- Also known as Private Duty Home Care, Non-Medical Home Care, Custodial Care, Personal Care, Companion Care
- Home Health Aides (HHAs)
- Depending on the state, HHA certifications can vary. Often, HHA certification is taken as part of a CNA course. Home Health Aides can help individuals do the activities of daily living (such as bathing, dressing, and toileting), and assist in changing simple dressing and take vital signs. The key difference between an HHA and a PCA is that HHAs provide medically-focused care, while PCAs do not. Sometimes HHAs are covered by insurance.
- Certified Nursing Assistants (CNAs)
- CNAs go through state-approved training, which includes HHA training. In addition to the work provided by a PCA or an HHA, CNAs can assist in medical-related tasks under the supervision of a nurse (an RN or nurse practitioner, or NP). These tasks can include setting up medical equipment, observing patients, cleaning catheters, controlling infections and administering certain needed treatments.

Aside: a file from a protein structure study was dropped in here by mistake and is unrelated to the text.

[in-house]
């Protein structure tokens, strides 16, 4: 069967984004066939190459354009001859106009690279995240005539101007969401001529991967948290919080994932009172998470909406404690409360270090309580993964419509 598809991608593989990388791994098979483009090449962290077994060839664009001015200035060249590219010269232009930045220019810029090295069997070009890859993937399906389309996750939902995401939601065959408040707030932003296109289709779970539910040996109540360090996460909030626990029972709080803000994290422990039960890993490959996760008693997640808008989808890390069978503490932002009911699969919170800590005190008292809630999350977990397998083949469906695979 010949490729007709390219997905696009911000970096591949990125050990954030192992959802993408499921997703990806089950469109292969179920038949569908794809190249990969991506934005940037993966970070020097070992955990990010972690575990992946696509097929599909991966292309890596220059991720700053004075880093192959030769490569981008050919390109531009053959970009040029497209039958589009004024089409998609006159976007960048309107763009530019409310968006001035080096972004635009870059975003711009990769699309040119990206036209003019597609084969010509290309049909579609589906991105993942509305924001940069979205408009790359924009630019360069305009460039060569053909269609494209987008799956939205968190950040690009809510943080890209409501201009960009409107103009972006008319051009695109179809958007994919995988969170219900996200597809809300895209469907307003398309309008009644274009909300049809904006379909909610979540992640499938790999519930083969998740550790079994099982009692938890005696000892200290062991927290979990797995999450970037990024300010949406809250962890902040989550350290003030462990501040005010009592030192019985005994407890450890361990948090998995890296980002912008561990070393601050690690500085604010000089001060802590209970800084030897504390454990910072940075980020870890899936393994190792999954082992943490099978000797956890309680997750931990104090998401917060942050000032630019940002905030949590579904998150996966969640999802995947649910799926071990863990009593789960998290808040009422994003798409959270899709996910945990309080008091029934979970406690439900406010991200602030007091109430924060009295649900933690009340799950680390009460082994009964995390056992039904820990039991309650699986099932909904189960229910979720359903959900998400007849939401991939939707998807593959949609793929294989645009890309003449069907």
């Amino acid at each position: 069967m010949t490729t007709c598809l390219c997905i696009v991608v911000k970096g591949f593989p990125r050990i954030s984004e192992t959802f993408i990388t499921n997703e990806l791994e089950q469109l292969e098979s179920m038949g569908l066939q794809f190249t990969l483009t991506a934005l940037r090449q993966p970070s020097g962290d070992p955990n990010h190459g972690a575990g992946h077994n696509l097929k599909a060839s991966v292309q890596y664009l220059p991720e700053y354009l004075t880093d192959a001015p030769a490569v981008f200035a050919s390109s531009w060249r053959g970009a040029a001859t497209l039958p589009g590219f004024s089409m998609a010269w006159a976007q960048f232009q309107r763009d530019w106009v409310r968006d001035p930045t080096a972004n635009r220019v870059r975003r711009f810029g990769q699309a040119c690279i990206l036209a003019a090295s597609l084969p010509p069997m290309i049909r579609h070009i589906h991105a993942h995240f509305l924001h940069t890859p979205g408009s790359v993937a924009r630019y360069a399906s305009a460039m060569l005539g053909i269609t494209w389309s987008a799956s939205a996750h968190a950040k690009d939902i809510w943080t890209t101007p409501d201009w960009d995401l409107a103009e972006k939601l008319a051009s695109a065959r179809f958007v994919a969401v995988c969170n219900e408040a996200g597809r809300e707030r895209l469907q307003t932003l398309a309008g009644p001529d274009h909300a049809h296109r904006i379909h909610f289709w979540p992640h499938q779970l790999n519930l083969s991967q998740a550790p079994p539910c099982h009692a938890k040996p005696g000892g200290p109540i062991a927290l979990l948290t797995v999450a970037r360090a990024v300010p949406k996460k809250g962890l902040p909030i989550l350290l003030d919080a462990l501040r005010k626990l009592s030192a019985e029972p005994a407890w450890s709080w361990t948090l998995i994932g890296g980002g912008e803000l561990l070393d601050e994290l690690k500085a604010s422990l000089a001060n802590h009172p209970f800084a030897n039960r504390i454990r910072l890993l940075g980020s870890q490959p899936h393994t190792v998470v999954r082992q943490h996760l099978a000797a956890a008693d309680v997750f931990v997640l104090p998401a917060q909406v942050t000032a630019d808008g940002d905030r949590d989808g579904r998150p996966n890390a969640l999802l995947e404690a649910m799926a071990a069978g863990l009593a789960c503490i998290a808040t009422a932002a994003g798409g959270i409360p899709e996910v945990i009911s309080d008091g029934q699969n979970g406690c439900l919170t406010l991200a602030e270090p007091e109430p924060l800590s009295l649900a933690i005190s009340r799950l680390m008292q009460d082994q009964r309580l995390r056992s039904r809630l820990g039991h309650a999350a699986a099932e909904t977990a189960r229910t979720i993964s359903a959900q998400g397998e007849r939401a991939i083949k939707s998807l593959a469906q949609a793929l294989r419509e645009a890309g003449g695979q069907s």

- Licensed Practical Nurses (LPNs)/ Licensed Vocational Nurses (LVNs)
- This nursing staff classification provides basic medical and nursing care. This can include checking blood pressure, changing catheters, reporting health changes to supervisory staff, and similar tasks. Usually, LPNs and LVNs have one year of training and a certificate. These staffers report to an RN or other highly-certified medical staffer.
- Registered Nurses (RNS)
- Registered nurses have a two-to-three year degree as well as a nursing diploma. These individuals often supervise the care provided by individuals with less training, such as LPNs.
For more detailed information regarding types of home caregivers, please visit the Care Pathways website.
It is also important to note that a child’s home health care plan may include the participation of other staff, such as Physical Therapists (PTs)/ Occupational Therapists (OTs)/ Speech Therapists (ST), Social Workers/ Medical Social Workers (MSW), registered dietitians, behavioral psychologists, or individuals skilled in servicing respirators, feeding tubes, catheters or drug infusion machines. Such specialized staff do not provide full-time care but can provide services as needed regarding their specific areas of expertise.